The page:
What if you discovered a path to optimize and accelerate the flow of physical goods, as well as the complex flow of information and financial transactions for your business? A route that would facilitate greater efficiency, provides superior transparency, and produces unquestioned traceability in the supply chain? A road that would greatly reduce costs and errors, even if it is less traveled by, might indeed make all the difference.

Enter in blockchain, a distributed digital ledger technology that can record transactions between parties in a secure and permanent way by being digitally signed to ensure its authenticity and integrity. Initially introduced in 2009 as a financial ledger for the crypto- currency, Bitcoin; blockchain was introduced as software that records and stores information on a decentralized ledger shared across millions of computers which can’t be changed and is nearly impossible to hack. Inevitably, the software design inspired other applications.

Every transaction is recorded on a ‘block’ and across multiple copies of the ledger that are distributed over many computers, making it completely transparent. Each block links to the one before it and after it, making it very secure. Blockchain can positively impact warehousing to delivery to payment with a built-in chain of command. It also would eliminate disputes regarding transactions, increasing reliability and integrity. (All entities on the supply chain have access to the digital ledger, and records cannot be erased.) The proverbial door would be closed on reliance for manual data entry and paper based documentation.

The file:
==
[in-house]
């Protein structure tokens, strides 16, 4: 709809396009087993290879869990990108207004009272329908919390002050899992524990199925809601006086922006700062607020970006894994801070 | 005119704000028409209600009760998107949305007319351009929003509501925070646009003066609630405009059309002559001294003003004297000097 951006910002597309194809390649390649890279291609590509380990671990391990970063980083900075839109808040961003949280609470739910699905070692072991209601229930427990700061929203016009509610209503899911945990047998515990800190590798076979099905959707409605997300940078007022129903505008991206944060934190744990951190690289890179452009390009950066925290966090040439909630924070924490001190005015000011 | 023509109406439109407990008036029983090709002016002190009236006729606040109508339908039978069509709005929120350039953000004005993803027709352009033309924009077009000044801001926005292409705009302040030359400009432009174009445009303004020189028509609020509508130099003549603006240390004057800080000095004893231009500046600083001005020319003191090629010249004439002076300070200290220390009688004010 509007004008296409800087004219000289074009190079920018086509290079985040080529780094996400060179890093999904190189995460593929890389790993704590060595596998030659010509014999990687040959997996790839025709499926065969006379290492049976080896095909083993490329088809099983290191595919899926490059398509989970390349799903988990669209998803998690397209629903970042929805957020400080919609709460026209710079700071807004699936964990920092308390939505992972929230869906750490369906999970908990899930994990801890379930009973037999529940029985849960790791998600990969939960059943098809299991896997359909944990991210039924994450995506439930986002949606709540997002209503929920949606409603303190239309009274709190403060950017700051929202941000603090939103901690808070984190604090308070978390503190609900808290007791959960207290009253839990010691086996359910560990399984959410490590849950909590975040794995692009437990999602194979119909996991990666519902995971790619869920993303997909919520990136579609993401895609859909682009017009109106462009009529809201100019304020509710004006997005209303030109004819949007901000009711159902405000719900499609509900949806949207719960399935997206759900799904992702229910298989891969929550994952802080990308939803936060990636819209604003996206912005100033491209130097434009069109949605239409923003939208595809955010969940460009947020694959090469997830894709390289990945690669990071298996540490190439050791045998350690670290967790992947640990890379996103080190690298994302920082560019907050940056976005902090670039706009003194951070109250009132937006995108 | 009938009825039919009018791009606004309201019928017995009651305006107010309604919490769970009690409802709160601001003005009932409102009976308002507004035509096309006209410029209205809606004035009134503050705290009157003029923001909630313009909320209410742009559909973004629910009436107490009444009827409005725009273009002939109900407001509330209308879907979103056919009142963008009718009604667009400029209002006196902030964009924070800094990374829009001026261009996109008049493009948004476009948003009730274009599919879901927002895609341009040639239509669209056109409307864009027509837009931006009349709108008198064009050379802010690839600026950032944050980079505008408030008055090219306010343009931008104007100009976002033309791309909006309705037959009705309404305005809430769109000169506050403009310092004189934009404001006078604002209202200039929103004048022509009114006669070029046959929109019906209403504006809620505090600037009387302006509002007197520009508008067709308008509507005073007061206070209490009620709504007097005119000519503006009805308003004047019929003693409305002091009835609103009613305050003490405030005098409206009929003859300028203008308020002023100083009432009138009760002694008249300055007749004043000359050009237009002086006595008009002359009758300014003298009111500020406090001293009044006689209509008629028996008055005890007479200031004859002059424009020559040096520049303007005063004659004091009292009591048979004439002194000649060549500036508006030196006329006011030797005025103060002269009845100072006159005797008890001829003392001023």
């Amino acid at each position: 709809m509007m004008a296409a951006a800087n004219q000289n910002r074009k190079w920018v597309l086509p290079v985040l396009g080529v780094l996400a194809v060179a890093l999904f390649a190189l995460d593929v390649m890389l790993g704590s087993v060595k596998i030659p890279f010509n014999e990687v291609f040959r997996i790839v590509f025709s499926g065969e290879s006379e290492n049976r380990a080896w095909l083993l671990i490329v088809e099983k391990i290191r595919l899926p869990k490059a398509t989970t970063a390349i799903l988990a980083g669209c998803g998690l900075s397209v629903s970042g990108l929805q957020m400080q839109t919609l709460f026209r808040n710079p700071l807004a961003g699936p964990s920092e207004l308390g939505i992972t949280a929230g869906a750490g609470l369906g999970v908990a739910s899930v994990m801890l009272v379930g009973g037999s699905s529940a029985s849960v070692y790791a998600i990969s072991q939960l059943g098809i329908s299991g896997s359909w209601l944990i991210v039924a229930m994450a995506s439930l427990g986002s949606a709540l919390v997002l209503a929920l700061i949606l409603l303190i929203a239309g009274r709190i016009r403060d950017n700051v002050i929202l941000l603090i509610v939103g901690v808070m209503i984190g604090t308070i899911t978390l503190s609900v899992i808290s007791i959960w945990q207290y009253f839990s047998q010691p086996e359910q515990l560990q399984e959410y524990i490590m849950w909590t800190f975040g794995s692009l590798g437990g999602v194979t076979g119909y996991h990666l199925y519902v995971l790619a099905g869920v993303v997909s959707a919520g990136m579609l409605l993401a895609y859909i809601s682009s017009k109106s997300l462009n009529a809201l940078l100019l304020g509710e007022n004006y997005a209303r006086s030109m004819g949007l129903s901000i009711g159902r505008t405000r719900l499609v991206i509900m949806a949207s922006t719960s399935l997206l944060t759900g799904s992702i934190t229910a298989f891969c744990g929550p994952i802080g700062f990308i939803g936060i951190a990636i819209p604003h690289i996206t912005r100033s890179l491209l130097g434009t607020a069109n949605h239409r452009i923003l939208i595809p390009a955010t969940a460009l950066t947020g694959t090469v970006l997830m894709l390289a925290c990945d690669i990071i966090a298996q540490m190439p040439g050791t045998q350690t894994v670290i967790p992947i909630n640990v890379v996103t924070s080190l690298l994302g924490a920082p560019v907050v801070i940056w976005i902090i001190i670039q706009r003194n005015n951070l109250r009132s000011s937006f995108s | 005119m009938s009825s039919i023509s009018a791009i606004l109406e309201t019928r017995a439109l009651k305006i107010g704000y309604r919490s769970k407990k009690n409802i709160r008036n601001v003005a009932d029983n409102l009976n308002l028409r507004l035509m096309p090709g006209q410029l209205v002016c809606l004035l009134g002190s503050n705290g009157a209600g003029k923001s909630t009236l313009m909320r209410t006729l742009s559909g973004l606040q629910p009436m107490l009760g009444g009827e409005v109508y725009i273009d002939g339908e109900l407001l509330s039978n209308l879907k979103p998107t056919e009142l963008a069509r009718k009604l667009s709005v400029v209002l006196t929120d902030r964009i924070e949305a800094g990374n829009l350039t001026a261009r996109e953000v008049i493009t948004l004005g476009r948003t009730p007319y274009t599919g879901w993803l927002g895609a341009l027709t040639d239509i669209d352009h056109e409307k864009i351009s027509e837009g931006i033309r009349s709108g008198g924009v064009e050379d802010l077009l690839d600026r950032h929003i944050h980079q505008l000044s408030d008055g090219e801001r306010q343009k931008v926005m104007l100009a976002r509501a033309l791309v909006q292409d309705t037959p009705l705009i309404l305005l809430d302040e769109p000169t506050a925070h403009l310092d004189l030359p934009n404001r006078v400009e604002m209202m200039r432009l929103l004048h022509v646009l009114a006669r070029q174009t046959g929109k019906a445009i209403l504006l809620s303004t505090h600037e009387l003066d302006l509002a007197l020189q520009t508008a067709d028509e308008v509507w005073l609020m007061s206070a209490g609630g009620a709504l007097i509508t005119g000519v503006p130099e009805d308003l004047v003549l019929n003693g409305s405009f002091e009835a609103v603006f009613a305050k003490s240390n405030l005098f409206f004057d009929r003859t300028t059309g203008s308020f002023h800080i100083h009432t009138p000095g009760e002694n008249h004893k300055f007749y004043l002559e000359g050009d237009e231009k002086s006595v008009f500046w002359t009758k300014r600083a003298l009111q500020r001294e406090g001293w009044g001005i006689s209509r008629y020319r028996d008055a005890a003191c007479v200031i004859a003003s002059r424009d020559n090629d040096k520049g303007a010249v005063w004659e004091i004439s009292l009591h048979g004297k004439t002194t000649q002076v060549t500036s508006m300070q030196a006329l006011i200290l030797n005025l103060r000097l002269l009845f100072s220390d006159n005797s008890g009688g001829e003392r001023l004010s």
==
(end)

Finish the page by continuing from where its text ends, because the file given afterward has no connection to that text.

With no need for a central, unifying authority saying what transactions are valid and which ones are not, blockchain makes an ideal ledger and settlement solution for joint ventures and affiliate relationships. It eliminates the need for clearinghouses and settlement agents, cutting out financial “middle-men” and reducing costs while improving the speed at which transactions can be made, verified, settled, and recorded. The concept of blockchain works particularly well at tracking how assets move through a supply chain, through certain vendors and factories, to transportation lines, and into their final destinations.

Blockchain implements the ability to trace each product to its source. For example, Walmart has been experimenting with using the technology to keep track of its pork it sources from China and the blockchain records where each price of meat came from, was processed, stored and its sell-by-date. This new path ensures secure data exchange and a tamper-proof repository for documentation, such as the status of customs information and bills of lading. By allowing all involved parties to view the progress of goods through the supply chain, and understanding where a container is in transit; the technology will lead to reduced delays and fraud, which inevitably leads to cost reduction.

The real difficulty with blockchain is practical application. Currently, the technology is still in infant stages and far from being enforced industry-wide at scale in logistics. Challenges such as achieving successful industry adoption will be difficult through diverse supply chain stakeholders with varying interests and legacy processes.

Blockchain not only has the potential to revolutionize the logistics industry, it could transform the economic world. The options that we have for interacting with one another could be completely reconstructed without the need for banks to send money to one another, potentially making central banking obsolete.

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